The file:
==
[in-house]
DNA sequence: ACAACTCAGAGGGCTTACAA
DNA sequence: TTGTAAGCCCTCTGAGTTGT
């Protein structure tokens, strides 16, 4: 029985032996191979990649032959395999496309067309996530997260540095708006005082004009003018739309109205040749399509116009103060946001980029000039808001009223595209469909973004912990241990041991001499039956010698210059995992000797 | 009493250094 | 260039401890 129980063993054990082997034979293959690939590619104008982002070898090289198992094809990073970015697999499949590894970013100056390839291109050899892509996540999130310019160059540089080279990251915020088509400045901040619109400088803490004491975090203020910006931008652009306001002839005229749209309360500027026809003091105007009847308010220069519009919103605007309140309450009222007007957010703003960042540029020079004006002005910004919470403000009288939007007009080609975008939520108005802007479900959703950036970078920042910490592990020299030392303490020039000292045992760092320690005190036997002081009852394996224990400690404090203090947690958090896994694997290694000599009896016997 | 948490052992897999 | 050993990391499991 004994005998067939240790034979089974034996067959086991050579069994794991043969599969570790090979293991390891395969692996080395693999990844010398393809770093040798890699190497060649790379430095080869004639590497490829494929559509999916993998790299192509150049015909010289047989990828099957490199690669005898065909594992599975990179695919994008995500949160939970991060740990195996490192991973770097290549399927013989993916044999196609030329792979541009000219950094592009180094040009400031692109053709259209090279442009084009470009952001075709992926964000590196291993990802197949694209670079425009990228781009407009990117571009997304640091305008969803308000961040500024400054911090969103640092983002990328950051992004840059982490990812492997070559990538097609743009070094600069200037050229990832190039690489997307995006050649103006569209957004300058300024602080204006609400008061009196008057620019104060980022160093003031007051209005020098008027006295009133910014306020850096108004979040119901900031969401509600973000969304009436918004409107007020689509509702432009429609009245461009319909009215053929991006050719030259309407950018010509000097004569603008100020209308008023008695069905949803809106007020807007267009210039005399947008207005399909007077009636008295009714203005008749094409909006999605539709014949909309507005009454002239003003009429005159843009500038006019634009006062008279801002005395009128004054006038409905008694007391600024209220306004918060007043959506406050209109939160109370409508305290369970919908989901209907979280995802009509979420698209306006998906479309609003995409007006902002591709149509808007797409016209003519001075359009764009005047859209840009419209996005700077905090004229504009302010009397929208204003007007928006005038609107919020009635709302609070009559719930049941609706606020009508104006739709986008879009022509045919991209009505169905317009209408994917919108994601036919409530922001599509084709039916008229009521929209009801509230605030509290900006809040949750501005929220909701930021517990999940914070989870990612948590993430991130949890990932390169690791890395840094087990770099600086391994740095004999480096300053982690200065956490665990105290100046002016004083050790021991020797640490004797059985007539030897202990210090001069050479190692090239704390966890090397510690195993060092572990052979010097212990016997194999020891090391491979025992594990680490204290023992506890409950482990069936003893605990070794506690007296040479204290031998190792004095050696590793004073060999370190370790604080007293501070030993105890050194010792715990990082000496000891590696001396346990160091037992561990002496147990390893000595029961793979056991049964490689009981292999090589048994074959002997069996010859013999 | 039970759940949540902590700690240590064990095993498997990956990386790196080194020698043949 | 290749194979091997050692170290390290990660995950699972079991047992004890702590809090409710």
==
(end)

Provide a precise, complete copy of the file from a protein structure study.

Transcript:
[in-house]
DNA sequence: ACAACTCAGAGGGCTTACAA
DNA sequence: TTGTAAGCCCTCTGAGTTGT
């Protein structure tokens, strides 16, 4: 029985032996191979990649032959395999496309067309996530997260540095708006005082004009003018739309109205040749399509116009103060946001980029000039808001009223595209469909973004912990241990041991001499039956010698210059995992000797 | 009493250094 | 260039401890 129980063993054990082997034979293959690939590619104008982002070898090289198992094809990073970015697999499949590894970013100056390839291109050899892509996540999130310019160059540089080279990251915020088509400045901040619109400088803490004491975090203020910006931008652009306001002839005229749209309360500027026809003091105007009847308010220069519009919103605007309140309450009222007007957010703003960042540029020079004006002005910004919470403000009288939007007009080609975008939520108005802007479900959703950036970078920042910490592990020299030392303490020039000292045992760092320690005190036997002081009852394996224990400690404090203090947690958090896994694997290694000599009896016997 | 948490052992897999 | 050993990391499991 004994005998067939240790034979089974034996067959086991050579069994794991043969599969570790090979293991390891395969692996080395693999990844010398393809770093040798890699190497060649790379430095080869004639590497490829494929559509999916993998790299192509150049015909010289047989990828099957490199690669005898065909594992599975990179695919994008995500949160939970991060740990195996490192991973770097290549399927013989993916044999196609030329792979541009000219950094592009180094040009400031692109053709259209090279442009084009470009952001075709992926964000590196291993990802197949694209670079425009990228781009407009990117571009997304640091305008969803308000961040500024400054911090969103640092983002990328950051992004840059982490990812492997070559990538097609743009070094600069200037050229990832190039690489997307995006050649103006569209957004300058300024602080204006609400008061009196008057620019104060980022160093003031007051209005020098008027006295009133910014306020850096108004979040119901900031969401509600973000969304009436918004409107007020689509509702432009429609009245461009319909009215053929991006050719030259309407950018010509000097004569603008100020209308008023008695069905949803809106007020807007267009210039005399947008207005399909007077009636008295009714203005008749094409909006999605539709014949909309507005009454002239003003009429005159843009500038006019634009006062008279801002005395009128004054006038409905008694007391600024209220306004918060007043959506406050209109939160109370409508305290369970919908989901209907979280995802009509979420698209306006998906479309609003995409007006902002591709149509808007797409016209003519001075359009764009005047859209840009419209996005700077905090004229504009302010009397929208204003007007928006005038609107919020009635709302609070009559719930049941609706606020009508104006739709986008879009022509045919991209009505169905317009209408994917919108994601036919409530922001599509084709039916008229009521929209009801509230605030509290900006809040949750501005929220909701930021517990999940914070989870990612948590993430991130949890990932390169690791890395840094087990770099600086391994740095004999480096300053982690200065956490665990105290100046002016004083050790021991020797640490004797059985007539030897202990210090001069050479190692090239704390966890090397510690195993060092572990052979010097212990016997194999020891090391491979025992594990680490204290023992506890409950482990069936003893605990070794506690007296040479204290031998190792004095050696590793004073060999370190370790604080007293501070030993105890050194010792715990990082000496000891590696001396346990160091037992561990002496147990390893000595029961793979056991049964490689009981292999090589048994074959002997069996010859013999 | 039970759940949540902590700690240590064990095993498997990956990386790196080194020698043949 | 290749194979091997050692170290390290990660995950699972079991047992004890702590809090409710």